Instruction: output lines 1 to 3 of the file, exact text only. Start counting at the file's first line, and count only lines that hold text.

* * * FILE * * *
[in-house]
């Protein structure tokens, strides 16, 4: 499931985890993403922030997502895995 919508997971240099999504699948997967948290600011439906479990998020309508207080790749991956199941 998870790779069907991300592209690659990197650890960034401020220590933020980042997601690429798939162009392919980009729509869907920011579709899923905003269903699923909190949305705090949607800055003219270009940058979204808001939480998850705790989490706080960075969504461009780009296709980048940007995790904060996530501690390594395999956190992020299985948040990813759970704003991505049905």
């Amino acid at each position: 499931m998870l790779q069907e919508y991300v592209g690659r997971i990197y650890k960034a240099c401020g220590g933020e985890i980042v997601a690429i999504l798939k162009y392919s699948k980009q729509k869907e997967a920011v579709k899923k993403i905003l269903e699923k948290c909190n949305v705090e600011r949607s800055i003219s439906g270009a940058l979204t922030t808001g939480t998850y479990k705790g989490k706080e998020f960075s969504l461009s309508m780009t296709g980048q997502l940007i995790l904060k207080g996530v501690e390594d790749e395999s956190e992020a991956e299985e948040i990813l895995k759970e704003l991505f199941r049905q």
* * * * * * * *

[in-house]
């Protein structure tokens, strides 16, 4: 499931985890993403922030997502895995 919508997971240099999504699948997967948290600011439906479990998020309508207080790749991956199941 998870790779069907991300592209690659990197650890960034401020220590933020980042997601690429798939162009392919980009729509869907920011579709899923905003269903699923909190949305705090949607800055003219270009940058979204808001939480998850705790989490706080960075969504461009780009296709980048940007995790904060996530501690390594395999956190992020299985948040990813759970704003991505049905």
């Amino acid at each position: 499931m998870l790779q069907e919508y991300v592209g690659r997971i990197y650890k960034a240099c401020g220590g933020e985890i980042v997601a690429i999504l798939k162009y392919s699948k980009q729509k869907e997967a920011v579709k899923k993403i905003l269903e699923k948290c909190n949305v705090e600011r949607s800055i003219s439906g270009a940058l979204t922030t808001g939480t998850y479990k705790g989490k706080e998020f960075s969504l461009s309508m780009t296709g980048q997502l940007i995790l904060k207080g996530v501690e390594d790749e395999s956190e992020a991956e299985e948040i990813l895995k759970e704003l991505f199941r049905q």